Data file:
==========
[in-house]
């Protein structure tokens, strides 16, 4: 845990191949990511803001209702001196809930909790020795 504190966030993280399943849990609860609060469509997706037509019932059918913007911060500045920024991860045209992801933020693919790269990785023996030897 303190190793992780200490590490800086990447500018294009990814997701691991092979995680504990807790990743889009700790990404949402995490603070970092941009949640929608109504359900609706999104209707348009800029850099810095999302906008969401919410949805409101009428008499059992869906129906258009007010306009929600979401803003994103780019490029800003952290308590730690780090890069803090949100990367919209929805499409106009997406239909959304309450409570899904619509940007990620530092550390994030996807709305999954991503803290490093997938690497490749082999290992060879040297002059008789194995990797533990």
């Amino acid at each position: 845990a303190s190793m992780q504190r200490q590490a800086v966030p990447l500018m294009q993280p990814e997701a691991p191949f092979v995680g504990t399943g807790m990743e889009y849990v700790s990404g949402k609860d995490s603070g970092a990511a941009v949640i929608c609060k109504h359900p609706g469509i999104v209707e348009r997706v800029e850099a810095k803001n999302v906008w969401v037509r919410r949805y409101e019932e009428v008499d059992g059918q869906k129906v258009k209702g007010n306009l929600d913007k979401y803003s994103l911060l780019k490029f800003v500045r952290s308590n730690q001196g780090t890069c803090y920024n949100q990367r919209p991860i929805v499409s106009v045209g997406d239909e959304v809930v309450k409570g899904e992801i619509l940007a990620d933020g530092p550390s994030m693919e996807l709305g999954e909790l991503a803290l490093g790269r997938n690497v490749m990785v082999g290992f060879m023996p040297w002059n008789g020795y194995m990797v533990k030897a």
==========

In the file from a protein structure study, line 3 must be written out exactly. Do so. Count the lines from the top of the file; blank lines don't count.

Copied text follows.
């Amino acid at each position: 845990a303190s190793m992780q504190r200490q590490a800086v966030p990447l500018m294009q993280p990814e997701a691991p191949f092979v995680g504990t399943g807790m990743e889009y849990v700790s990404g949402k609860d995490s603070g970092a990511a941009v949640i929608c609060k109504h359900p609706g469509i999104v209707e348009r997706v800029e850099a810095k803001n999302v906008w969401v037509r919410r949805y409101e019932e009428v008499d059992g059918q869906k129906v258009k209702g007010n306009l929600d913007k979401y803003s994103l911060l780019k490029f800003v500045r952290s308590n730690q001196g780090t890069c803090y920024n949100q990367r919209p991860i929805v499409s106009v045209g997406d239909e959304v809930v309450k409570g899904e992801i619509l940007a990620d933020g530092p550390s994030m693919e996807l709305g999954e909790l991503a803290l490093g790269r997938n690497v490749m990785v082999g290992f060879m023996p040297w002059n008789g020795y194995m990797v533990k030897a």